The Infamous Black Bird Southern Oregon History, Revised

William Grandison Hill
From the Douglas County Historical Society's Umpqua Trapper. Almost all editor's comments are by the Trapper editor.

The Adventures of Wm. G. Hill
    The following manuscript, containing the recollections of William Grandison Hill, was prepared by his daughter, the late Mrs. O. C. (Ella Hill) Brown, and was transcribed for publication by Mrs. Harry Bakken from a copy in the possession of Judge Carl C. Hill of Dixonville. Judge Hill has kindly given permission to print the story of his father's experiences in the Trapper, and we reprint it verbatim, with the addition of a few explanatory notes. An exciting saga of frontier life, the Hill story depicts life on the plains, in the California gold mines, and in the Indian wars of Oregon.
    The Trapper is indebted to Judge Hill and Mrs. Bakken for their great kindness in making this story available; the three Hill brothers were among the earliest settlers in what is now Douglas County.
    My parents' ancestors came with the first English settlers to Virginia, then early moved to Tennessee. There several of my brothers were born and again my parents migrated to near Lexington in Lafayette County, Mo. Here they established their plantation home. This was about 1825. Here I was born in 1835.
    My father's family consisted of five boys and three girls. He had a few Negroes. The crops consisted mainly of cotton and corn. It was beautiful country, with large hickory forests and winding streams. My early childhood years were happy and carefree, but at the age of ten my father died and as my mother was an invalid she, too, passed away when I was six. My grandmother Hill then assumed control of the family. From then on my best remembrance of a mother is the old Negro mammy who took care of me. I have always had a sweet remembrance of a beautiful woman who came several times a day to play with me when I was a baby, but as most of my childhood was spent in the Negro quarters, I was well versed in their superstitions and folklore.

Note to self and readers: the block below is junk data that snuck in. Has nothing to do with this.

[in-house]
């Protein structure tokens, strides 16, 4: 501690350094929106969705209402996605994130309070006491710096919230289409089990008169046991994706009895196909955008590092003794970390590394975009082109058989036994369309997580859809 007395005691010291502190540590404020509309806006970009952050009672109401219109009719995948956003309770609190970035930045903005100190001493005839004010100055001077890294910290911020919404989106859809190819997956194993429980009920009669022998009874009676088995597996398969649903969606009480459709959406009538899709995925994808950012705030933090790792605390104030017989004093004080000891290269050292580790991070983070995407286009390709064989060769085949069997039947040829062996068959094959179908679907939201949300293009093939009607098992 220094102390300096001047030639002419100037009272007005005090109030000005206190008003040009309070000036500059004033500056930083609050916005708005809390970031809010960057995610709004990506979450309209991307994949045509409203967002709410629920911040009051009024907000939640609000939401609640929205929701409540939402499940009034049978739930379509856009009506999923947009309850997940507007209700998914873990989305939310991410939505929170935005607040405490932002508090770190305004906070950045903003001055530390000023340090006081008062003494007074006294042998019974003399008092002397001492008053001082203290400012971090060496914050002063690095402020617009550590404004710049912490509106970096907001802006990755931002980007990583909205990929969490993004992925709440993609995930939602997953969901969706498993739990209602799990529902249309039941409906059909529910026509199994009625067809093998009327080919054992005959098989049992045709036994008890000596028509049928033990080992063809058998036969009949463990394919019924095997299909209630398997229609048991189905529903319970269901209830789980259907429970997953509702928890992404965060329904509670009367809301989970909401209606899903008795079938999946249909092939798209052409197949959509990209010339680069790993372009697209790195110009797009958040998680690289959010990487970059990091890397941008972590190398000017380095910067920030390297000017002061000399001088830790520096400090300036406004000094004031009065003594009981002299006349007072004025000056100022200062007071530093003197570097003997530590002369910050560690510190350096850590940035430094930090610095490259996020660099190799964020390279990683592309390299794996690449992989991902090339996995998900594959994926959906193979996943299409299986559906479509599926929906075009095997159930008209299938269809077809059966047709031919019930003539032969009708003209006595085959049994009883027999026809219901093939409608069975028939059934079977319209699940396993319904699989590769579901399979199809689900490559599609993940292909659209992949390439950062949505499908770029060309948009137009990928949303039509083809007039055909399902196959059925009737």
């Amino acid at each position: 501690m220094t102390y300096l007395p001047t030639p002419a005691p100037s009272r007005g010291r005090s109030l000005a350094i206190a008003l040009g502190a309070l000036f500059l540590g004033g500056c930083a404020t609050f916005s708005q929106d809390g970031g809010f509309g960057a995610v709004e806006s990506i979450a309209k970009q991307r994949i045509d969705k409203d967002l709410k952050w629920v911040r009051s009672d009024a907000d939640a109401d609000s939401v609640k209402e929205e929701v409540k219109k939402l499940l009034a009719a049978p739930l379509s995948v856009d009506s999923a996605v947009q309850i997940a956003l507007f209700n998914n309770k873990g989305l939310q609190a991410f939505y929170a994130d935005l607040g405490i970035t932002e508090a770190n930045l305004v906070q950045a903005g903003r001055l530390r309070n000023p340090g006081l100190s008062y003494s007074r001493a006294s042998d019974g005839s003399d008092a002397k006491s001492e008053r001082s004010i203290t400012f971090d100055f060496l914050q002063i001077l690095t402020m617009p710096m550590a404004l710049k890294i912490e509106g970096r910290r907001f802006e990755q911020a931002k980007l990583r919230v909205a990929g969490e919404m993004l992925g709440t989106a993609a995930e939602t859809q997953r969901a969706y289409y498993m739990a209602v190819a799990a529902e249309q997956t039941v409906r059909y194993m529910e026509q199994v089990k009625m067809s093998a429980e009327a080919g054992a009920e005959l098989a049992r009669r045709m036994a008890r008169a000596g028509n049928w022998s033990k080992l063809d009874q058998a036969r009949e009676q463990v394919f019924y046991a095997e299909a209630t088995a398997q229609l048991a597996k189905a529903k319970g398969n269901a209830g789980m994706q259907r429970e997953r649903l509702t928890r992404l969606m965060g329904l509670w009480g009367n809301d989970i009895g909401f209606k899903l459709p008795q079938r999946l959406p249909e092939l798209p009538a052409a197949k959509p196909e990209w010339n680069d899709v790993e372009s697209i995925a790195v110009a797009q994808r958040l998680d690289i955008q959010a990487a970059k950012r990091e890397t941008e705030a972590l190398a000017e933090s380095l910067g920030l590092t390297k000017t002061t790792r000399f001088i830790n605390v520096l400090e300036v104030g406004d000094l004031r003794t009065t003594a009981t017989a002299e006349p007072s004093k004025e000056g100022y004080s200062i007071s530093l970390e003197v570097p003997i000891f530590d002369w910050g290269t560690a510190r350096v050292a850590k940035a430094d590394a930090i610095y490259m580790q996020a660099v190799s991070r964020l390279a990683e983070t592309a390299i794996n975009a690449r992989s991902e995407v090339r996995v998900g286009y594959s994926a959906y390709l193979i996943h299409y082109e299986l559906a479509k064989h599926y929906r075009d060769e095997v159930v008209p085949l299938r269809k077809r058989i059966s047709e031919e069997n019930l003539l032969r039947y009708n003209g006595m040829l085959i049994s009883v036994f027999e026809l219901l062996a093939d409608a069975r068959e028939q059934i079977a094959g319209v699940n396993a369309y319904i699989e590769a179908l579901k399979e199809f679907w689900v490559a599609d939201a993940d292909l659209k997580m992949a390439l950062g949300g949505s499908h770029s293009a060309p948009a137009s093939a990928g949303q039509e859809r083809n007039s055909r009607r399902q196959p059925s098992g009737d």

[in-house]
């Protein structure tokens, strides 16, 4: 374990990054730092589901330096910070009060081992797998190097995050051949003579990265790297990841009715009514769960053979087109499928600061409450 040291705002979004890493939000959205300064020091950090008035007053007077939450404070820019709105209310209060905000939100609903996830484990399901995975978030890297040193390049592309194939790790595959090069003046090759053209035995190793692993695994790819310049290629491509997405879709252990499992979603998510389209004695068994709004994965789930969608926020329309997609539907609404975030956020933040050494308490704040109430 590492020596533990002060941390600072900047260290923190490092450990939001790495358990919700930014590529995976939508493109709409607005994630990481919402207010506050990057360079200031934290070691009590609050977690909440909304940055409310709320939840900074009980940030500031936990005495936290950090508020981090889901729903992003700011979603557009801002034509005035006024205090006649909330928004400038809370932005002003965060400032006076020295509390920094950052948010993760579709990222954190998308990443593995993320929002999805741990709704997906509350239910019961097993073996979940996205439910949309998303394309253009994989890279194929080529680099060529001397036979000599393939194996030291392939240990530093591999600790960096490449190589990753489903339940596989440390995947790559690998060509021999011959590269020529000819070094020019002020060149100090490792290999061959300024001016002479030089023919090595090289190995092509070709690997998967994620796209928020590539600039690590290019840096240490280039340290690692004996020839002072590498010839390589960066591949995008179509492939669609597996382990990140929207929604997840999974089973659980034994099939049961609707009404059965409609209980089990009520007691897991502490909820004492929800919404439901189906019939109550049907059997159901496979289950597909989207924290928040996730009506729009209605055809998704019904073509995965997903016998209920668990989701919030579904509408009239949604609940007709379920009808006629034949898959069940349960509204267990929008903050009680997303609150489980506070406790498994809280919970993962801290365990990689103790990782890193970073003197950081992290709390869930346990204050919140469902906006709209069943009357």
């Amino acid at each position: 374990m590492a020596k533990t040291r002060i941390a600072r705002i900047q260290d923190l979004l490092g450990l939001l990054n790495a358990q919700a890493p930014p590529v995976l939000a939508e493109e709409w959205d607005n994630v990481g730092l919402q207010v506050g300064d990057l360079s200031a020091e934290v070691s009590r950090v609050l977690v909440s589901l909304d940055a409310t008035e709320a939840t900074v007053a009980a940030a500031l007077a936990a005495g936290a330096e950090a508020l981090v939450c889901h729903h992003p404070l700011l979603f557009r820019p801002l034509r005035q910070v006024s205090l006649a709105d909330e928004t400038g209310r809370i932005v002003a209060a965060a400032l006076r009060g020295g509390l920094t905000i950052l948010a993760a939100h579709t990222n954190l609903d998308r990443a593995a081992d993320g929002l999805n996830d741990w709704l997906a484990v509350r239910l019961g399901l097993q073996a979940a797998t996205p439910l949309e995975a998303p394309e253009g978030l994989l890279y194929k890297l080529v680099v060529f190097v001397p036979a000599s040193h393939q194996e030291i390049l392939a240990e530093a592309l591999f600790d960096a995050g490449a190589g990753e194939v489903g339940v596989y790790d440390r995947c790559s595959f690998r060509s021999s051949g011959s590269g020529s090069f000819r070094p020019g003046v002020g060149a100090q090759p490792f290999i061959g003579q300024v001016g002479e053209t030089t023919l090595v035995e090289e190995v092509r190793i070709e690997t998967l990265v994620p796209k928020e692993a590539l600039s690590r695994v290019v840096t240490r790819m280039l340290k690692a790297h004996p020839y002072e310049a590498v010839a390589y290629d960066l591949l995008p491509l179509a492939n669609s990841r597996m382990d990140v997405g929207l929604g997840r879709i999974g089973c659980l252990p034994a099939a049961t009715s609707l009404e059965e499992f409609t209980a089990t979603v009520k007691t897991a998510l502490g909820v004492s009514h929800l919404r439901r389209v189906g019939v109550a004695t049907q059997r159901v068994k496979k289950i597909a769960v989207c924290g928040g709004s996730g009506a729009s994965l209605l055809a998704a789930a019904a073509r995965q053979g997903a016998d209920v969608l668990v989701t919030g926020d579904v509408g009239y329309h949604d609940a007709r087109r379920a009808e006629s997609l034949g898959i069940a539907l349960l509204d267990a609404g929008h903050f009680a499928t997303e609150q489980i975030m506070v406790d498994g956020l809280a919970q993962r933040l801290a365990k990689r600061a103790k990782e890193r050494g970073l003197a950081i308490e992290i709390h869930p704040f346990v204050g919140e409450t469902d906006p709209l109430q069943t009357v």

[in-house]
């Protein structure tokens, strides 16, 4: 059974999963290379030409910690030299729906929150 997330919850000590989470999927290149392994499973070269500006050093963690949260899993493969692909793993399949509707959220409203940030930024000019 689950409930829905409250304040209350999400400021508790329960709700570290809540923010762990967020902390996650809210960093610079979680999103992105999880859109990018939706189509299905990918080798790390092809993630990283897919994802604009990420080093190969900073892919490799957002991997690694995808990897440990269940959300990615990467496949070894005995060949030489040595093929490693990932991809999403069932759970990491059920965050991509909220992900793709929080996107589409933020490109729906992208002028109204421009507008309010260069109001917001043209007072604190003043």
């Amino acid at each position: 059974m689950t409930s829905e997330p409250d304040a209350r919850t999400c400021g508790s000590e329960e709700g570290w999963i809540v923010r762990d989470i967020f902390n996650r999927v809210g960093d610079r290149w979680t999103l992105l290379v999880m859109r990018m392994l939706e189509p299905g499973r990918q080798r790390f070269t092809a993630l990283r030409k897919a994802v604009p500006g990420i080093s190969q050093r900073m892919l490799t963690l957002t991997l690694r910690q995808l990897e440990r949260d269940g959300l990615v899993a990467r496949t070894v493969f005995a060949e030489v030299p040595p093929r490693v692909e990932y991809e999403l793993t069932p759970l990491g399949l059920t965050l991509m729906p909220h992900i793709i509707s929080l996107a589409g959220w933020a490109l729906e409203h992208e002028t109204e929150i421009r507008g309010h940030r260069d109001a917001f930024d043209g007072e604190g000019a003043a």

Grandmother was a very stern woman and the boys soon began to scatter. My brother, Fleming R. Hill, went north to Winnipeg, Canada, and joined up with the Hudson's Bay Fur Company and came west to Fort Vancouver with Dr. John McLoughlin. The others settled around that part of Missouri except my brother, Ryland, and me, who were the youngest. Major Fletcher was appointed as our guardian and he immediately, according to the custom or law of the times, proceeded to "bind us out" to a blacksmith to learn his trade, as every boy must learn a trade. The blacksmith's name was John Eckles. I was about nine years old and Ryland was two years older. We had not been to school yet, and one of the terms of the contract was that we were to stay with Eckles until I was nineteen and that we should have two years' education. We soon learned that the schooling was to be the last two years. When I was about fifteen I began planning to run away as I longed to be in school. But Ryland was afraid to run away for fear they could bring us back and punish us. We had comfortable living rooms and good food, but I wanted to be in school. We had to work long hours as well.